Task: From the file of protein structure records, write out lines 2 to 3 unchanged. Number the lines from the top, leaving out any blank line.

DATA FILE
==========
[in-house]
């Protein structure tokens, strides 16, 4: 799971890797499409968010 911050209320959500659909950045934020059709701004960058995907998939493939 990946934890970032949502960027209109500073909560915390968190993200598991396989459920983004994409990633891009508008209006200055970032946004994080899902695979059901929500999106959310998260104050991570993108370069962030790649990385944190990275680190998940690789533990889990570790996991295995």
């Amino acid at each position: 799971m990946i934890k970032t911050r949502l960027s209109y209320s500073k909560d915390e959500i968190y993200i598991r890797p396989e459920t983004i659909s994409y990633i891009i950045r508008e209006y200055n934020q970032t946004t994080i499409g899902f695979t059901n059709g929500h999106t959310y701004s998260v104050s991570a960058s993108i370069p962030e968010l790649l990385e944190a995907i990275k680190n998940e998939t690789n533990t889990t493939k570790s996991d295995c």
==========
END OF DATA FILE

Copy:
């Protein structure tokens, strides 16, 4: 799971890797499409968010 911050209320959500659909950045934020059709701004960058995907998939493939 990946934890970032949502960027209109500073909560915390968190993200598991396989459920983004994409990633891009508008209006200055970032946004994080899902695979059901929500999106959310998260104050991570993108370069962030790649990385944190990275680190998940690789533990889990570790996991295995």
């Amino acid at each position: 799971m990946i934890k970032t911050r949502l960027s209109y209320s500073k909560d915390e959500i968190y993200i598991r890797p396989e459920t983004i659909s994409y990633i891009i950045r508008e209006y200055n934020q970032t946004t994080i499409g899902f695979t059901n059709g929500h999106t959310y701004s998260v104050s991570a960058s993108i370069p962030e968010l790649l990385e944190a995907i990275k680190n998940e998939t690789n533990t889990t493939k570790s996991d295995c």